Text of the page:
3. Evaluate technologies.

Once you’ve established the job at hand, you need to evaluate your current system to see if it’s getting the job done.

Whether looking at new equipment purchases or evaluating your current system, use the chart on page 68 to help evaluate three commonly available manure-management technologies. Be able to answer the questions and considerations the chart poses against your system’s job description.

Of course, don’t limit yourself to these three technologies, as there are several to choose from. Also look to other industries for ideas that will adapt well to dairy.

Parameter

Technology

Anaerobic-digestion technology

Odor control

Do you currently have a problem? If so,
identify how you will monitor changes in odor after installation and operation begins

Energy use/
production

Will you flare methane or convert it to electricity?

Nutrient content

Similar to that of original material.

Fertilizer value

Conversion of some organic N to ammonium N (plant available form).

Nutrient stability

More stable after digestion.

Total solids

Reduces organic material to some extent.

 

Chemical and biological additives

Odor control

Is there a beneficial result from the use of the product?

Reliability

Does the product work consistently during
different weather conditions and through changes in animal diet and housing?

Nutrient content

Does the product promote ammonia
volatilization (undesirable from an
air-quality point of view)?

Total solids

Is the concentration of total solids reduced?
If so, what air emissions occur?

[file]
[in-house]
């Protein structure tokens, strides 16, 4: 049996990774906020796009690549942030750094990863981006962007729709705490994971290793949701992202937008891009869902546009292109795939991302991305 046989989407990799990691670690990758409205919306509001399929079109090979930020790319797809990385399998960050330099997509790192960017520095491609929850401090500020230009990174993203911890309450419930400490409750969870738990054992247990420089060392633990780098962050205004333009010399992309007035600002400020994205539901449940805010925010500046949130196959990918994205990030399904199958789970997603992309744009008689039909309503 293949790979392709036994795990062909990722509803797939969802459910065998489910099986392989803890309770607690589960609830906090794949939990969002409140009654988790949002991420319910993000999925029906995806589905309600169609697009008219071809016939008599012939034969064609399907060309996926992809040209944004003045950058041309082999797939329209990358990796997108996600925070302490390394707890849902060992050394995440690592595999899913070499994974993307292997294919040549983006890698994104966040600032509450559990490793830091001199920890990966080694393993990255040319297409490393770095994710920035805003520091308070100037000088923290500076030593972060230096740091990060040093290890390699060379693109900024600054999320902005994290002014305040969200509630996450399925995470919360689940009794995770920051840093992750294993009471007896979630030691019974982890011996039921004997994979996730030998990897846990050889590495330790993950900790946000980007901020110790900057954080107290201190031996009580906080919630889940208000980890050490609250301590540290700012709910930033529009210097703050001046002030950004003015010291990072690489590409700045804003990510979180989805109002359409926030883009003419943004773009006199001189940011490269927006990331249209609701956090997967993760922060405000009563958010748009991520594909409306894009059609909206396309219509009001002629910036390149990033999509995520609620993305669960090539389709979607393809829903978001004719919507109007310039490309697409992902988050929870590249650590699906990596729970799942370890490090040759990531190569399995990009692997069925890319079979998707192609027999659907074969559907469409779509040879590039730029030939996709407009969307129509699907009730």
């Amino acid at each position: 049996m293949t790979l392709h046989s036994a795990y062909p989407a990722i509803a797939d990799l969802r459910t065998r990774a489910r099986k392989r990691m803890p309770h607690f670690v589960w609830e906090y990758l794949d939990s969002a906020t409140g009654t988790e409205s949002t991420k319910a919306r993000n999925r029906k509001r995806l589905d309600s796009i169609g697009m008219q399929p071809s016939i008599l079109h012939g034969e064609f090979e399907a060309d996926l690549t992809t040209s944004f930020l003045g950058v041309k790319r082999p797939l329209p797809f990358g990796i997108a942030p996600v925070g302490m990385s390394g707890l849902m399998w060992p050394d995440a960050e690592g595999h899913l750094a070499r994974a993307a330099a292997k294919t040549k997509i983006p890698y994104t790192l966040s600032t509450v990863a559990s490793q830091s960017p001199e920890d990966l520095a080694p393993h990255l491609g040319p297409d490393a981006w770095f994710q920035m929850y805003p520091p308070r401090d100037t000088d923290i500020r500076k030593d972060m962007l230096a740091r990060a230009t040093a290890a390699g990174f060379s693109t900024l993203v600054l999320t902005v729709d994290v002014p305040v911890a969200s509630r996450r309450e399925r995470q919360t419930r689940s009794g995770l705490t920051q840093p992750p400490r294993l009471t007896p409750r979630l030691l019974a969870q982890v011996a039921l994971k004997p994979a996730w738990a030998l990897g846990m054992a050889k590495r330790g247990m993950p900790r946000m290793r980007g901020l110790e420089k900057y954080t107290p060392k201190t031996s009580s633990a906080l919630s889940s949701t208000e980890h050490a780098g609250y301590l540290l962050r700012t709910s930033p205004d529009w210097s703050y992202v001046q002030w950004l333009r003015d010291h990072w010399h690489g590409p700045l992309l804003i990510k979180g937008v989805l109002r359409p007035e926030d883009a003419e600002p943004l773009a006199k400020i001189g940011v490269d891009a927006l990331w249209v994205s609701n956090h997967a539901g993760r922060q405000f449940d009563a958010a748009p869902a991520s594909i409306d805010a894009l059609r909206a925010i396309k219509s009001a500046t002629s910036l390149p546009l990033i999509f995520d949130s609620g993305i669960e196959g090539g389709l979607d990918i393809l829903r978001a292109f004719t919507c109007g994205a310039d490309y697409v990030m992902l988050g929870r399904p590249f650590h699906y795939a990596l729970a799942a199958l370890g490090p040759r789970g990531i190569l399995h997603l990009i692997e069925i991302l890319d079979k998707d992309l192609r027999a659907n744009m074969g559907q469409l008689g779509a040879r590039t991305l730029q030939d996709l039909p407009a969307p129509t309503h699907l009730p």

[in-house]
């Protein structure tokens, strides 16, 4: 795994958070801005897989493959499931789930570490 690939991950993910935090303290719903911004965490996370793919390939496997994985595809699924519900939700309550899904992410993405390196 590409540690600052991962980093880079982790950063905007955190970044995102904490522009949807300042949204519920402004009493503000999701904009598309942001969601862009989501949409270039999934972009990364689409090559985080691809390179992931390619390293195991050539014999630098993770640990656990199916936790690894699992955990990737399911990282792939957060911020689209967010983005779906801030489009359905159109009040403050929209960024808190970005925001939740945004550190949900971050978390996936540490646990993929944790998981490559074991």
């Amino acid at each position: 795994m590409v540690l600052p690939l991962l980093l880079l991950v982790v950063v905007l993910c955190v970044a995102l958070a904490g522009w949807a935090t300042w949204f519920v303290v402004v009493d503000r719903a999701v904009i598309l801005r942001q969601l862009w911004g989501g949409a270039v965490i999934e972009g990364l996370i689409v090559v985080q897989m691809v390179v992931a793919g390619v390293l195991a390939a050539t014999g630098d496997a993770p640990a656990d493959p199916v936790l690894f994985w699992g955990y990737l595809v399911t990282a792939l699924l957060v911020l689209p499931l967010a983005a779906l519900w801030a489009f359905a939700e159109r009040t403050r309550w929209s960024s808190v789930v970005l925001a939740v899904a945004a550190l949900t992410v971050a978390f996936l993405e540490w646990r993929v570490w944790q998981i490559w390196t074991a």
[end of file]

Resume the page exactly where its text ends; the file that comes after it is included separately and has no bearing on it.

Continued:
Solid-liquid-separation technology

Total solids

What percent of the total solids in the
liquid stream can be removed? How will you determine if this has been achieved?

Energy use

How will you document energy use? What additional resources (labor, equipment) are necessary to manage solids?

Labor use

How much labor will you need for maintenance? (Daily, weekly monthly?)

Nutrient use

How will you sample solids to achieve credits for nutrient removal if this is necessary?

Liquid-retention pond

Will you overload the retention pond and prevent biological activity if the separation technology is not functioning properly?

Bedding

How much bedding do you use? Can you at least recover the equivalent weight of bedding with the technology?

Source: Proceedings from the 6th Western Dairy Management Conference

4. Select right technology for the job.

Each dairy is unique. So, select your manure-management solution based on your unique situation.

For example, if you are located in an area where odor/nuisance complaints are common, focus on technologies that effectively reduce odor first, then prioritize what other tasks you need your system to do, suggests Wendy Powers, environmental specialist at Iowa StateUniversity

  • Ask for independent science. Beware of miraculous claims from vendors.
  • Stay current with local, state and federal regulations, as well as new research. Several studies are now under way to determine air-emissions output from dairy farms. (See “They’re pulling numbers out of thin air,” September 2004 Dairy Herd Management.)